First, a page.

The goal is to assist the client to become more self-aware, develop self-understanding, and learn more adaptive, healthier means of managing their emotions and actions.

How does Schema Therapy work

Part of working with a schema therapist is learning about which schemas you may have, and how these schemas affect the way in which you think, feel and behave. There can also be a focus on understanding your schema ‘modes’. Modes, which can also be thought of as parts or sides to oneself, are more transient than a schema, they are the momentary emotional states (or moods) and coping responses (behaviours) you experience when your schemas are activated.

Your coping modes are often activated in response to a situation that you may be overly sensitive to, and you may find yourself reacting in a way that causes issues for you and your relationships.

For instance, you may have a coping mode that involves people pleasing. If this part of you is activated when you feel insecure or unsure, and this appears to be happening frequently for you, it may lead you to feeling burnt out and dissatisfied. This is because you neglect your needs by excessively focussing on pleasing others.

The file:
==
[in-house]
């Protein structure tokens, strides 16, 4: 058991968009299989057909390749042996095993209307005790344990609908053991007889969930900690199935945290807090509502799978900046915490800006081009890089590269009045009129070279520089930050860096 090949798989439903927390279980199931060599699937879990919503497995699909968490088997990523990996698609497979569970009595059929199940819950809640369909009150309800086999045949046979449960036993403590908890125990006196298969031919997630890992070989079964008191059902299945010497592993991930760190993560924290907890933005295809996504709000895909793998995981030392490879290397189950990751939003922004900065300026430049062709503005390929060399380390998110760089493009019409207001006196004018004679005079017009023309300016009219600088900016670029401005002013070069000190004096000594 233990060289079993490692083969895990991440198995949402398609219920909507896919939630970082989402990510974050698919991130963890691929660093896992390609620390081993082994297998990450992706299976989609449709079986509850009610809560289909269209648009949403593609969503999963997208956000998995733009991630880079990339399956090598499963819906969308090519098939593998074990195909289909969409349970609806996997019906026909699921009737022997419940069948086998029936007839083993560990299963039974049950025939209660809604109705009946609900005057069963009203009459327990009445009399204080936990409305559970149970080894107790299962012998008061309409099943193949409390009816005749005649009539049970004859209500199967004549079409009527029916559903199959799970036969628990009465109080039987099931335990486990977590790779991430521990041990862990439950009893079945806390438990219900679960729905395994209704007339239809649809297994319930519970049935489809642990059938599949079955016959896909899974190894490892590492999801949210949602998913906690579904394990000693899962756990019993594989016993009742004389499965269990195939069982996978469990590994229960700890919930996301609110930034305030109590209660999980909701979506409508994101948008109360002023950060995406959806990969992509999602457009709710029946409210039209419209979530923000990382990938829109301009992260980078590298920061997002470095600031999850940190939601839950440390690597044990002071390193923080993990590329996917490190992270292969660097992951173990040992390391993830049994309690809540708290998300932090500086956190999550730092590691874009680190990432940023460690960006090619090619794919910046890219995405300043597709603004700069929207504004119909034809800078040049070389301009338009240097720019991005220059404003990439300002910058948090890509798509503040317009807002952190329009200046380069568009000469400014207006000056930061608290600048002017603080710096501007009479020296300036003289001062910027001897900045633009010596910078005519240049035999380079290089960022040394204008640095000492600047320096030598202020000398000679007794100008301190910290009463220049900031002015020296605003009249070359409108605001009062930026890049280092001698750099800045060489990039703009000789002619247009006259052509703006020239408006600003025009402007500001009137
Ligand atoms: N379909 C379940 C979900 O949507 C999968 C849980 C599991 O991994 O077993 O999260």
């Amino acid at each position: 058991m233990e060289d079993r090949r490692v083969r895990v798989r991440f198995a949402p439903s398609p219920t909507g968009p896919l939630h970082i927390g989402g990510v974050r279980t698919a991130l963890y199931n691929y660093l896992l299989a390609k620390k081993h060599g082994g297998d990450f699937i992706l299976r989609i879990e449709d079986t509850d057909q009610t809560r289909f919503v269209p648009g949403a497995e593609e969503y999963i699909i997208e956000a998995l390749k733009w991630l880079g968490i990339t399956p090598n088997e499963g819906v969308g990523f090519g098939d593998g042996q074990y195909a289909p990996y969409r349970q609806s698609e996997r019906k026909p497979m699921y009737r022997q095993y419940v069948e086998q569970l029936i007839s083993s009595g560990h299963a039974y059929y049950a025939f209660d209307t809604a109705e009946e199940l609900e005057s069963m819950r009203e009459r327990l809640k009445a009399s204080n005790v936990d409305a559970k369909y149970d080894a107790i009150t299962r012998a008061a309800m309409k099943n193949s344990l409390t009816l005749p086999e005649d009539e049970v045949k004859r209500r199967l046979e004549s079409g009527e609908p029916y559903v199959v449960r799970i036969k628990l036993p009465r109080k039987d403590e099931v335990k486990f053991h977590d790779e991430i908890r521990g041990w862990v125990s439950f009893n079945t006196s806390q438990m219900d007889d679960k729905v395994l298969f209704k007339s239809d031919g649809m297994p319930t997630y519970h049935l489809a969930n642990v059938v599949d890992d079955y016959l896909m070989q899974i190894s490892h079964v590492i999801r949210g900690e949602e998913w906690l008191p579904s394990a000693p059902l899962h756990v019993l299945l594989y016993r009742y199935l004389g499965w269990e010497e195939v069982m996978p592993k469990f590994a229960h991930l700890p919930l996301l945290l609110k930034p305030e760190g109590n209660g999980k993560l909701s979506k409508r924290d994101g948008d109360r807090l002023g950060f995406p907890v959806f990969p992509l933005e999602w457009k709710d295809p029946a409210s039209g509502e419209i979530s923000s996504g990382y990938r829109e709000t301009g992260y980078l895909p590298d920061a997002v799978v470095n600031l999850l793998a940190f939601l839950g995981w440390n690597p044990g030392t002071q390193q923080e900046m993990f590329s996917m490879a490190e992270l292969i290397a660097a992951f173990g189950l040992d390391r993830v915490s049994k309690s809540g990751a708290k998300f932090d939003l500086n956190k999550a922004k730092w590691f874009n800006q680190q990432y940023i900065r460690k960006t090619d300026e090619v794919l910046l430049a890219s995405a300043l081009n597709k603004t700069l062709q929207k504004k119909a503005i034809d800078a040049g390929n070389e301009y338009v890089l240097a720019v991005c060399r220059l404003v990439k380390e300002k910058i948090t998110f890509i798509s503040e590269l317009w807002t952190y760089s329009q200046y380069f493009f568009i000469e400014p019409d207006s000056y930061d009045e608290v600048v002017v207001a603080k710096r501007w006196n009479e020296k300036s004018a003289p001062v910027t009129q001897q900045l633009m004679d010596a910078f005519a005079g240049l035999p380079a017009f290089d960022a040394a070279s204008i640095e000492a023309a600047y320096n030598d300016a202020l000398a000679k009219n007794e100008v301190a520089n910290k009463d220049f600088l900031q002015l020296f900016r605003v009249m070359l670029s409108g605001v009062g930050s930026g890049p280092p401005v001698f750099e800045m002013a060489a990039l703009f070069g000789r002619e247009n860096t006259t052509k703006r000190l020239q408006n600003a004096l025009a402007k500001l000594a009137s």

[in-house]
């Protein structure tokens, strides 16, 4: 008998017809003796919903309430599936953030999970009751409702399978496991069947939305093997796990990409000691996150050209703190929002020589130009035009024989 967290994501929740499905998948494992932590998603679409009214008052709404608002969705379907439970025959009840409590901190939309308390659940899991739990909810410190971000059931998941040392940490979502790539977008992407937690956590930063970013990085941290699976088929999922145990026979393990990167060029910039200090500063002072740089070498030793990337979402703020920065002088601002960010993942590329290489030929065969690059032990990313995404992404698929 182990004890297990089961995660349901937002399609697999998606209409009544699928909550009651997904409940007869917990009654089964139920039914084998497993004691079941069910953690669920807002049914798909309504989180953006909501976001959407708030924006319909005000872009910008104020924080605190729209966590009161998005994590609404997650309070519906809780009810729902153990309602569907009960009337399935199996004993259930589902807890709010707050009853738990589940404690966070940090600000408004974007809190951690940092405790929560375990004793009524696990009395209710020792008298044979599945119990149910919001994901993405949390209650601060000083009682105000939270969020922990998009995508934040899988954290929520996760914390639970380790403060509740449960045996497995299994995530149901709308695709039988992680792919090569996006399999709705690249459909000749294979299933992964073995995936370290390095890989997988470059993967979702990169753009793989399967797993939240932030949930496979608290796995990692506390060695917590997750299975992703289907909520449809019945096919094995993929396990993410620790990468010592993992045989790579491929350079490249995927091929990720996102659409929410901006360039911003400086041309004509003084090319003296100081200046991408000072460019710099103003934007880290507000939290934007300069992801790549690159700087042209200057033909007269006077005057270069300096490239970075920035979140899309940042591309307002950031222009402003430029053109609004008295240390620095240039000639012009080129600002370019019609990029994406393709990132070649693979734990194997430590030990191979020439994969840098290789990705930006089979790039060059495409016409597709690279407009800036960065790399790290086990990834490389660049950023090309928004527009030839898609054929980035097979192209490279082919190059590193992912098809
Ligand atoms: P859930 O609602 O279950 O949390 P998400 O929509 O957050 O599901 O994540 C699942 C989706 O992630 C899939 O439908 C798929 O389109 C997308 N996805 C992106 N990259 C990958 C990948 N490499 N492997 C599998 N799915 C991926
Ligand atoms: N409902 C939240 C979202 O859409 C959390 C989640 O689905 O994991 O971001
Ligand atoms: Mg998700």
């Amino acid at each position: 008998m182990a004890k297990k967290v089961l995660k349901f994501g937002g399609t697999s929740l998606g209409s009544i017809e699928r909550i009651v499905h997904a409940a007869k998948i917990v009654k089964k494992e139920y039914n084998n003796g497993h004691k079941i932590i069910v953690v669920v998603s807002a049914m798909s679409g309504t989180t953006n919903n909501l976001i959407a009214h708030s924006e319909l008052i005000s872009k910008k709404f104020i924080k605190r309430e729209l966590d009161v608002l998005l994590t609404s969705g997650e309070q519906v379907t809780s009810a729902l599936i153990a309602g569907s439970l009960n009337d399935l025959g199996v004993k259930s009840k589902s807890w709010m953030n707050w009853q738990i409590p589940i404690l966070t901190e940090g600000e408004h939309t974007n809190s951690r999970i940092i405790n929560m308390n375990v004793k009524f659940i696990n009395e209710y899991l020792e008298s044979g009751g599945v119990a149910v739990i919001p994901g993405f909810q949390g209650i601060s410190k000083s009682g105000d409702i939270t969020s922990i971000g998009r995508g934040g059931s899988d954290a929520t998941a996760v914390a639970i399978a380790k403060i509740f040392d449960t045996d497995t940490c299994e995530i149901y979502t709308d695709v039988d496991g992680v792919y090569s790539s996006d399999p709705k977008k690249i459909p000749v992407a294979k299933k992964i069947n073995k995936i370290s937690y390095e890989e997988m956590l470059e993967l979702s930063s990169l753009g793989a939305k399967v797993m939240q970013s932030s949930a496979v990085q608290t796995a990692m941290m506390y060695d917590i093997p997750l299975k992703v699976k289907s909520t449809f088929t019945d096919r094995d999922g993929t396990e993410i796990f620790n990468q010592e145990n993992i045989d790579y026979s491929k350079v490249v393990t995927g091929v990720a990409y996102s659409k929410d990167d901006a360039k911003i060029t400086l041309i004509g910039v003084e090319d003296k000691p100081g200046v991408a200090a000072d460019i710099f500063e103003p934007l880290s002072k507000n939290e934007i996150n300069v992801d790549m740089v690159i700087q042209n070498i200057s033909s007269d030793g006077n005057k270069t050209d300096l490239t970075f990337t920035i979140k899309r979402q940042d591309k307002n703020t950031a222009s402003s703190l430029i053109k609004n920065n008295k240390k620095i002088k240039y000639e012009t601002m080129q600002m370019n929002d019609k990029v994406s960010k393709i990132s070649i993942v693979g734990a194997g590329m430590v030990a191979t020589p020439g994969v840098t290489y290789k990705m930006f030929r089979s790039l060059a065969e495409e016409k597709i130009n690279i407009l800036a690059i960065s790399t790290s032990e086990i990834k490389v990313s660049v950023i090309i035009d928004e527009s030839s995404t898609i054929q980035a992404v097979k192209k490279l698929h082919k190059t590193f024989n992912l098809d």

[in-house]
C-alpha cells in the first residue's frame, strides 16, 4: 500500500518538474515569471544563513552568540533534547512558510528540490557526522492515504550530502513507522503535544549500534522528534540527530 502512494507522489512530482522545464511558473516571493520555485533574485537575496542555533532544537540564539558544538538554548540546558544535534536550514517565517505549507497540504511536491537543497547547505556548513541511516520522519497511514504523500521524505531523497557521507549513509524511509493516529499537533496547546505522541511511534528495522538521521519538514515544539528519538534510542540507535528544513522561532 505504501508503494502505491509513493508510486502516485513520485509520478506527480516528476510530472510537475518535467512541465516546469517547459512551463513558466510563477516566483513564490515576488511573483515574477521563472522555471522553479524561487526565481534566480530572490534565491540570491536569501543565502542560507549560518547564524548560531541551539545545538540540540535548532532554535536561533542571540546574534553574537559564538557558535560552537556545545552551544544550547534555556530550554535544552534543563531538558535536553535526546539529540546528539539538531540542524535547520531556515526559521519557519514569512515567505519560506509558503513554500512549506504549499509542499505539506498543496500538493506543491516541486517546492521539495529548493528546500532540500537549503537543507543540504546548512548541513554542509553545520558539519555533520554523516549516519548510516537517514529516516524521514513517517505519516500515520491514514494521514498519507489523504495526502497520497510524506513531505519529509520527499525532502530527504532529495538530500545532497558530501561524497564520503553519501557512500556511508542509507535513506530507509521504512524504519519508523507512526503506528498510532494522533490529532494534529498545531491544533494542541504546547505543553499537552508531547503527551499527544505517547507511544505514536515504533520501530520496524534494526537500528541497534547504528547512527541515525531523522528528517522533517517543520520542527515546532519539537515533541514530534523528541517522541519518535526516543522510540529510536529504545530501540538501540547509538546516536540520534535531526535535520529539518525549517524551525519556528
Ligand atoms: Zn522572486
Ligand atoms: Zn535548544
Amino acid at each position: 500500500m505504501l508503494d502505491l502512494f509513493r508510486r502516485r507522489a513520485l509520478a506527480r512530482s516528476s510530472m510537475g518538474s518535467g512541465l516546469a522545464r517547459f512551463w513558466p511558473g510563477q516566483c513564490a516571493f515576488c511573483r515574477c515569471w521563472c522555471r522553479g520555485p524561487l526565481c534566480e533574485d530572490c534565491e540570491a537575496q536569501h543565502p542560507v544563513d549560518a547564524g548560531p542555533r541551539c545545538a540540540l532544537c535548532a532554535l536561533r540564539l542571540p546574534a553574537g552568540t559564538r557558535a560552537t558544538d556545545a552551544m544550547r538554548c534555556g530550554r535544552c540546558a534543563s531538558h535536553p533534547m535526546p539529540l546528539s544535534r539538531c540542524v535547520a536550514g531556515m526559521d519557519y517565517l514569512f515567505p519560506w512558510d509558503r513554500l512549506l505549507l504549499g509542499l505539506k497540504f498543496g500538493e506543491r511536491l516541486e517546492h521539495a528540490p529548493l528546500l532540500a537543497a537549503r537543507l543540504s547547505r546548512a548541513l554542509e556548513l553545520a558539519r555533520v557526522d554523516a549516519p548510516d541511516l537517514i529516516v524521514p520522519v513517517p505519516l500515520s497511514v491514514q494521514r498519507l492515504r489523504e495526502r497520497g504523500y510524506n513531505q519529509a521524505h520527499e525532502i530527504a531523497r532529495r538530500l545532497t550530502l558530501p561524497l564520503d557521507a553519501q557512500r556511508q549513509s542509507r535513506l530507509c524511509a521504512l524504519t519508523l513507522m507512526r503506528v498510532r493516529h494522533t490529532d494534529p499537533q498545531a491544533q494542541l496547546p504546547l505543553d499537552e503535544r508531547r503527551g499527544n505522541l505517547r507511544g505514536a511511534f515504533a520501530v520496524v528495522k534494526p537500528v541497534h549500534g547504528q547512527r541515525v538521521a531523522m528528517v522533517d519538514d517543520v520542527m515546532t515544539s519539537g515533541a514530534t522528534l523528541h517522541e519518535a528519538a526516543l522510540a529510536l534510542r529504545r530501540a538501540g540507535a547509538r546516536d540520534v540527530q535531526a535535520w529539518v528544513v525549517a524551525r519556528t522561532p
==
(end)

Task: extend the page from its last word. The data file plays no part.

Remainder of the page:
Is Schema Therapy right for me?

Schema therapy is suited to relational issues or cases where ongoing dysfunctional, repetitive behaviours are occurring.

Perhaps you continually feel stuck by a negative emotional response, which is at odds with something you rationally know about yourself. For example, an emotional response like "I feel I am unworthy of love", being at odds with something you rationally know "I know I am loved by my close friends and family". When this occurs, it is likely a maladaptive schema is at play, and schema therapy may be an appropriate therapeutic approach for you.